I first came across the whole idea of digital leaders at the Rethinking ICT Conference organised by Chris Leach at Winchester House School in Brackley way back in 2012. Sheli Blackburn, the ICT co-ordinator from Roydon Primary School in Norfolk was inspirational when she explained how she had given her Year 5 and 6 children the opportunity to become digital leaders – to help other children in their learning, support adults in ICT lessons, and to build on their own computing skills at the same time. Over a year later, when I look back at my notes from that day I see that I have highlighted Digital Leaders in red with the note – must do this next year.
For me, there was no question as to whom I should invite to become the first group of digital leaders in our school. I had a group of boys who had been coming to my computing Zing! club for several years and who were continually challenging me to stretch them. I had been using many things – Scratch, Minecraft, Dance eJay, Kodu, etc – to keep them interested, but I knew that it would take their knowledge and enthusiasm to another level if I started to develop them as digital leaders.
As you can imagine, they were delighted, and asked if I could get them badges (like the school council reps and house captains), which a year on they wear with pride. I set up a timetable for three afternoons a week where teachers in other year groups were interested and willing to trial student teachers in their ICT lessons. These sessions could not have been more successful, with the digital leaders helping Year 1s to log on to the school’s learning platform independently, assisting Year 2 with different Purple Mash activities and supporting the Year 6s when they were creating animations using ZU3D. I, for one, could not have managed to teach Kodu to Year 5s without their support and occasional group teaching. As a teacher, I not only benefitted from several experts who could help the Year 5 children but I also learnt how Kodu works much faster than I could ever have picked it up by myself.
For the digital leaders, these sessions became a highlight of their week, and fed their enthusiasm for computing in general, but also, and surprisingly in some cases, their keenness to help other children. I saw children transformed in their learning relationships with others. Collaboration between small groups of children became the norm, and across age gaps; listening skills improved; as did the ability and confidence of the children involved to hold meaningful conversations with adults throughout the school.
After the initial term when the buzz had died down and digital leaders had become the norm in school, I became concerned that the group was all male. As there had been no Year 6 girls attending my club the criteria I had used to appoint the boys was irrelevant. However there was a group of children (mostly girls) who had been operating the audio visual mobile unit during assemblies and plays and 2 of them had shown themselves to be very adept at this, punctual and helpful to the staff using it. I decided that they should join the group, and it has been interesting to see the effect that they have had on the other digital leaders. The girls have proved to be highly motivated, especially when it has come to presenting their work to school assemblies, and creating and maintaining the Digital Leaders’ room on our learning platform.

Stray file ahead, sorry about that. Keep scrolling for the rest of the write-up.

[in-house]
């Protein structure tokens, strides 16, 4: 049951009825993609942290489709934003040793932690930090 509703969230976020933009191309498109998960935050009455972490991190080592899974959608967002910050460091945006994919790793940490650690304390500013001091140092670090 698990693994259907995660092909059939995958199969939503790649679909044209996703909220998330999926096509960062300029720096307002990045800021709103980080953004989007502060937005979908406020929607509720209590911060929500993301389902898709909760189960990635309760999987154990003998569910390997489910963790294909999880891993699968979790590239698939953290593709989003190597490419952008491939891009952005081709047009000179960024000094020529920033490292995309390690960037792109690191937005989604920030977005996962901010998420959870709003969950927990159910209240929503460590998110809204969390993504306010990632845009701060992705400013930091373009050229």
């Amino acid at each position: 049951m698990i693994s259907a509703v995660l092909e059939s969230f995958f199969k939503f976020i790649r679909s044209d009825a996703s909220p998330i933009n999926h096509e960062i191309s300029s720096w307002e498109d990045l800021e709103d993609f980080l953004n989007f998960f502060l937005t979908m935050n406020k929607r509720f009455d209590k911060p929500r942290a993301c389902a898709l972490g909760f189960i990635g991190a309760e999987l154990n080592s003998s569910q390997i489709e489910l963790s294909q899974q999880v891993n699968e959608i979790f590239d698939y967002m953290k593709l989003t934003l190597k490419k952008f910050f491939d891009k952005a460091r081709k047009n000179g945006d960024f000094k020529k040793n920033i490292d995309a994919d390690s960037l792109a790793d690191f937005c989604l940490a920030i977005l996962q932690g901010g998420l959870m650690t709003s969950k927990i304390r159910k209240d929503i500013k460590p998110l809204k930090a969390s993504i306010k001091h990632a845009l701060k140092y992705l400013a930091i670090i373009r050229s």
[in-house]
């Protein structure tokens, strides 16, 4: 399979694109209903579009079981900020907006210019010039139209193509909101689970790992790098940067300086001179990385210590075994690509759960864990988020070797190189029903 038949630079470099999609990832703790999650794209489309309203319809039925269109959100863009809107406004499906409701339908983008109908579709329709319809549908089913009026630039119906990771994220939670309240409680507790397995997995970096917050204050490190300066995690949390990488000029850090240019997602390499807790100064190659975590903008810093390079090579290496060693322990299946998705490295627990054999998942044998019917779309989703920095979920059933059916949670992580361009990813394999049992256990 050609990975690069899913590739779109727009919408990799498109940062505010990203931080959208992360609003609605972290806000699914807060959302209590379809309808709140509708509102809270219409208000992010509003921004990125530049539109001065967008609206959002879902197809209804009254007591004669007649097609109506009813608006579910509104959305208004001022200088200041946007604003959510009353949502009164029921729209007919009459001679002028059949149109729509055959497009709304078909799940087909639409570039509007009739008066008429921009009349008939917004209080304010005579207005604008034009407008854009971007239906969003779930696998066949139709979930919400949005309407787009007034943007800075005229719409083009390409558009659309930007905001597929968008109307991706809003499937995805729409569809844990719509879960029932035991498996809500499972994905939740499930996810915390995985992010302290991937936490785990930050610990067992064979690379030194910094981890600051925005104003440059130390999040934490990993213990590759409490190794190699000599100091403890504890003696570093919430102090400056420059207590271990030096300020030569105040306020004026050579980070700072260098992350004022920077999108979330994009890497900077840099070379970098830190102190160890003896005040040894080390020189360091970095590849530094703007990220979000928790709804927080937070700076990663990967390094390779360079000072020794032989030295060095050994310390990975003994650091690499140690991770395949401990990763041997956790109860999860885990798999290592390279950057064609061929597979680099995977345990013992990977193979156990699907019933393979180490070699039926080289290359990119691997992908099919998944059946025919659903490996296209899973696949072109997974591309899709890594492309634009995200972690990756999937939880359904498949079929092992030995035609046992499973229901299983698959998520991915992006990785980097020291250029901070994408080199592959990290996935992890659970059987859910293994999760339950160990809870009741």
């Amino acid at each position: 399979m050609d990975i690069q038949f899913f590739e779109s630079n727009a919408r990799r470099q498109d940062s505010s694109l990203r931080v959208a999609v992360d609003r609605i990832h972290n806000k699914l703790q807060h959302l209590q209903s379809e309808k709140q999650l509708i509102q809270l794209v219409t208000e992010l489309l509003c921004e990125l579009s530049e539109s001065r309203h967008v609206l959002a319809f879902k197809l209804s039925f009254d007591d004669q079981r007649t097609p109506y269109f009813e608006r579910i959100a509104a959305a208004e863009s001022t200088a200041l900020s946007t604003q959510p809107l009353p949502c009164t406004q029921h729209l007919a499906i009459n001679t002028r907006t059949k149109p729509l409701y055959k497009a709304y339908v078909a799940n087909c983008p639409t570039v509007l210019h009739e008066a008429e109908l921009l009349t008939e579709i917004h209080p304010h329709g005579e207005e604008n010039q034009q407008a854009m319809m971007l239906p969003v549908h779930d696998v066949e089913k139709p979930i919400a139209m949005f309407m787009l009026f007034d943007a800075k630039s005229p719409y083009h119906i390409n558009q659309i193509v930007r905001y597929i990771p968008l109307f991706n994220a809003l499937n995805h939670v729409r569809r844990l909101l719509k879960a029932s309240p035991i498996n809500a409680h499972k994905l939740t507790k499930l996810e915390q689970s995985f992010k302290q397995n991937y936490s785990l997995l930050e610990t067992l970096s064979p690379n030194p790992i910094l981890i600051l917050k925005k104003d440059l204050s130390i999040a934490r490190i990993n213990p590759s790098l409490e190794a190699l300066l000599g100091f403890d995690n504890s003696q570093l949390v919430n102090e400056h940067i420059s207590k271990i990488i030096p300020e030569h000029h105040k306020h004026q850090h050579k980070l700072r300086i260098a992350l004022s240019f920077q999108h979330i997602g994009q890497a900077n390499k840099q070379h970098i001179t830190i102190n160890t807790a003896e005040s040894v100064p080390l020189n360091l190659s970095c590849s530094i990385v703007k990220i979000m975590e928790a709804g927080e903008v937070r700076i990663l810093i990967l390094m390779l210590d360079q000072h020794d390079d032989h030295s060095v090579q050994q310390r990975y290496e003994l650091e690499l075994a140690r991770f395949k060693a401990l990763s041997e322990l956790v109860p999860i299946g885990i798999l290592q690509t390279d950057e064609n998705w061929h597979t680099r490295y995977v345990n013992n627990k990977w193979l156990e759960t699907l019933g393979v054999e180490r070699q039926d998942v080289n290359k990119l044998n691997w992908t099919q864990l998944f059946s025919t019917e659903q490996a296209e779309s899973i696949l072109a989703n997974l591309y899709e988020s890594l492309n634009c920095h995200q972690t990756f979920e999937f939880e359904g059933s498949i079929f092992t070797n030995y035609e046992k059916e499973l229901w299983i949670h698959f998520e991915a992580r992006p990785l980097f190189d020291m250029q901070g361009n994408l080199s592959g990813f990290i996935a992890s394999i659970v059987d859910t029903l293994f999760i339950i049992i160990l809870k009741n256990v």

With the implementation of a new school curriculum (see my last post) it was important that the ICT department spread knowledge and expertise of both our existing software and new freebie stuff around the staff. The digital leaders were excellent in facilitating this – they learned new software or genned up on existing during their club sessions and then in class they could spread their knowledge and help the teacher. Other opportunities presented themselves during the year, including helping me conduct a survey, and then create a presentation showing the results for an e- safety parents’ evening, and also to help me run the weekly Zing! Club where they have become the main go-to source of information for much of the finer details of Scratch and ZU3D that the younger children are learning. For the end of the year, after their SATS tests, I asked them to complete their own projects where they could showcase their own skills in a certain area, whilst at the same time creating a useful resource that can be used in school as their legacy.
So for next year, I am currently looking for a new set of leaders, because, my goodness, I will miss this lot, but also the staff, pupils and the digital leaders themselves have gained so much from the experience. We are holding a Year 5 taster session next Tuesday to see who is interested for next year. The best bit about it all has been that all I’ve had to do is book the date – my digital leaders have done the rest.